In 1995, I was able to qualify for my second protease inhibitor study with Crixivan, where I saw some good initial results. But again, since I was only adding essentially one new drug to older ones, I was building further drug resistance and soon was considered a "drug failure." (I didn't fail the drugs, the drugs failed me!)
Little did I know that Crixivan did not work very well after first use of Invirase. That information was learned through clinical trials.
By then studies for me were few and far between, and I felt driven to try alternative therapies being used in the community, including a smuggled drug called Compound Q.
The amazing thing about this drug was that it was administered at underground IV clinics at private homes. Clinical trials of Compound Q were enrolling but soon shut down because people were dying in the studies from the drug. I felt empowered taking this risky drug, but it had no effect.
In 1994 I started losing a lot of weight and was diagnosed with wasting syndrome. One activist friend of mine attended a medical conference where he found tucked into the program book a new therapy called human growth hormone (now called Serostim).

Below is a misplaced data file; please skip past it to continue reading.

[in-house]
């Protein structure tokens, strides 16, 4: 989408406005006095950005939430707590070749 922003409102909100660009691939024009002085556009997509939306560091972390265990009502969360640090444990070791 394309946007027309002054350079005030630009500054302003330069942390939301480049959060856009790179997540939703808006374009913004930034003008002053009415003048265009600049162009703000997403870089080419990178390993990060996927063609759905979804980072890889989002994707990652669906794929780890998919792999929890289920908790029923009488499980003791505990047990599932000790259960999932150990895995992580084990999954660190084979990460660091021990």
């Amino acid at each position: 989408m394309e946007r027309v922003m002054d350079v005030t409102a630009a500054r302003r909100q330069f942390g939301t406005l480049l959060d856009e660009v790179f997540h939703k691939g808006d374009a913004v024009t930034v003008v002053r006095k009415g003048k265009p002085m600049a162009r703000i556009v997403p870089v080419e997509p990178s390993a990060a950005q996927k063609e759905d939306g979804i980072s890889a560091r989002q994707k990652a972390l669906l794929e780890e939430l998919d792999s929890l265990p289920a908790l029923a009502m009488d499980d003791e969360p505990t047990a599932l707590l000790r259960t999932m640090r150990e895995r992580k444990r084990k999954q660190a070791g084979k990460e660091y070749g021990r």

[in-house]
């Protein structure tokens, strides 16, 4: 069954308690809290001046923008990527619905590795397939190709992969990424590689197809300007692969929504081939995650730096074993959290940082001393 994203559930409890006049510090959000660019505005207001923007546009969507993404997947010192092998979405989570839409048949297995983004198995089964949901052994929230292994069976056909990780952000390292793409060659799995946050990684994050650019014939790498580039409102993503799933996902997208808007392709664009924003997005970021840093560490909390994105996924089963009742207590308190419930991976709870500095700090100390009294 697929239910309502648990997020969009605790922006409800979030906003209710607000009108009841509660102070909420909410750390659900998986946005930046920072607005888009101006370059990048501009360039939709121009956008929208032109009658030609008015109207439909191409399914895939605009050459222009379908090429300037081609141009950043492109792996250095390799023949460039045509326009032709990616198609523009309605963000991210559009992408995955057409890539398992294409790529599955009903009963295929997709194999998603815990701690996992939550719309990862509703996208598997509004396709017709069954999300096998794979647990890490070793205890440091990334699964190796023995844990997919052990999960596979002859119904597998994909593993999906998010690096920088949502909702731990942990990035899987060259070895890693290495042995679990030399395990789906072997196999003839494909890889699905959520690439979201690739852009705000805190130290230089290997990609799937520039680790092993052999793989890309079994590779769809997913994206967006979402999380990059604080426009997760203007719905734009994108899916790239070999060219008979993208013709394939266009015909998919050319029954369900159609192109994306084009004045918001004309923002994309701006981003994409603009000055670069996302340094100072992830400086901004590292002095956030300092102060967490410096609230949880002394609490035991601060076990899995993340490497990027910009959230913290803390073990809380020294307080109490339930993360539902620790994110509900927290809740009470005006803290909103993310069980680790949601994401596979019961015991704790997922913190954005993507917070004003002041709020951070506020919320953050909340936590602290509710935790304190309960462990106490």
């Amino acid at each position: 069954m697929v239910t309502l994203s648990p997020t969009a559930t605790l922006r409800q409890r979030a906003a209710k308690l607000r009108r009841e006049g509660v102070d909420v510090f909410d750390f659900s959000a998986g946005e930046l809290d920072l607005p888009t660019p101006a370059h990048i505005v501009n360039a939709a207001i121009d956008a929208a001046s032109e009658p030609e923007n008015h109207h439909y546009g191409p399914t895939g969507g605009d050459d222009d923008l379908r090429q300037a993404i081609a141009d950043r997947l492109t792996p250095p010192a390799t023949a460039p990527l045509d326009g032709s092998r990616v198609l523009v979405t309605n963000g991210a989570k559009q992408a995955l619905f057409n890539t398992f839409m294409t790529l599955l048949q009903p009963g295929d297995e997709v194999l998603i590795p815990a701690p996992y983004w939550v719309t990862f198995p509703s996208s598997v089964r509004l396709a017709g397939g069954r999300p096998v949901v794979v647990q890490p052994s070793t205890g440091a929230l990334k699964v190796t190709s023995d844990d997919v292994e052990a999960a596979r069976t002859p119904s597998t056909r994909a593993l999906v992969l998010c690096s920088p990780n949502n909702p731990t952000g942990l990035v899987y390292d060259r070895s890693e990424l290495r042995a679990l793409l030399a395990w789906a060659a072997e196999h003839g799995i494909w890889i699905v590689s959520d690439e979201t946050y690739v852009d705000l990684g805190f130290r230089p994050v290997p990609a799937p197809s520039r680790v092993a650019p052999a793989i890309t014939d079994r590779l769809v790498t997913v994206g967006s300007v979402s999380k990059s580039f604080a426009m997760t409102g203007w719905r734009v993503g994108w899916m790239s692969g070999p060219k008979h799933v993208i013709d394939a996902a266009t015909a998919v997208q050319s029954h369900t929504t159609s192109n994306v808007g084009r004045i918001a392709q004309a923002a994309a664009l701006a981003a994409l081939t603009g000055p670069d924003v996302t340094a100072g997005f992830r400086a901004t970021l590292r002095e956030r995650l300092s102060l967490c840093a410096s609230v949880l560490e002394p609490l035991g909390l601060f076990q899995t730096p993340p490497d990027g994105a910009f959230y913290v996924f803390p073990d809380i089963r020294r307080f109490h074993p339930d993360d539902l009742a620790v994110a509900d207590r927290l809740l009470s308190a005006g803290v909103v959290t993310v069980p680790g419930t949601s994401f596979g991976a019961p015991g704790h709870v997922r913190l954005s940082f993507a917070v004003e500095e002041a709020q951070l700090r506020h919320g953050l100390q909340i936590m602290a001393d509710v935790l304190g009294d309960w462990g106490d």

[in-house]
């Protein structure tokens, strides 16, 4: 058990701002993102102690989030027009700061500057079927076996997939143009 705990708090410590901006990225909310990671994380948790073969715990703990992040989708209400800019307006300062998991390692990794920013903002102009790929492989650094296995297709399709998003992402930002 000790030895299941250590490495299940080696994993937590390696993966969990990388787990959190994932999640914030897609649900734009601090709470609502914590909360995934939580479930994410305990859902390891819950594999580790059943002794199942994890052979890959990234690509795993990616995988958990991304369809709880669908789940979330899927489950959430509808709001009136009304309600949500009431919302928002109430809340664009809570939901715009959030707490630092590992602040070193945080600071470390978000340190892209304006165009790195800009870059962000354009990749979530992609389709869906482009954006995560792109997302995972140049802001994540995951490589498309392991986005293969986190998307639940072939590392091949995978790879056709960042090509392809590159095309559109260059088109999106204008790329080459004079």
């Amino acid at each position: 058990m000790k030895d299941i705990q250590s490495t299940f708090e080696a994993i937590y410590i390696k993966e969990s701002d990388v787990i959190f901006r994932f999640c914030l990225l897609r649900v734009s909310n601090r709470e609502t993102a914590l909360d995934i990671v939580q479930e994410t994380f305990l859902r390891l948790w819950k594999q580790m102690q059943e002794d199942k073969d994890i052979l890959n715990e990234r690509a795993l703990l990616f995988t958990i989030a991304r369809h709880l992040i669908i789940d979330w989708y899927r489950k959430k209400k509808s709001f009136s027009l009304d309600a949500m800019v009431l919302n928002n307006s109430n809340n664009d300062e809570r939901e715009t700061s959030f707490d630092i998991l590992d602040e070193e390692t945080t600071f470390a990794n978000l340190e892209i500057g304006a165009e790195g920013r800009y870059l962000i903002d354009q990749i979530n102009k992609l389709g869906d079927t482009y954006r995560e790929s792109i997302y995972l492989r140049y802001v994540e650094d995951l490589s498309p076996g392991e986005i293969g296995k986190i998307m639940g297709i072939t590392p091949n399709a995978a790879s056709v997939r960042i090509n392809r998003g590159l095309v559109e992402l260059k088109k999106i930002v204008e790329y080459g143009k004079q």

After months of activist persuasion, the company agreed to do wider studies, and a few of my friends who were also wasting away enrolled in the trial. After a placebo period using injections once a day, I saw I was not gaining any weight, but was eventually allowed use of the drug in a second phase of the study. Sure enough, I gained almost 10 pounds in one week while on the drug.
I still take Serostim, at a lower dose every day, not only to maintain my health, but to decrease the visceral fat around my stomach.
I took an outreach job at the San Francisco General AIDS Clinical Trials Unit (of the ACTG) in 1996. I went into minority communities talking about my experiences in clinical trials, how they had helped me and trying to encourage people to get into studies.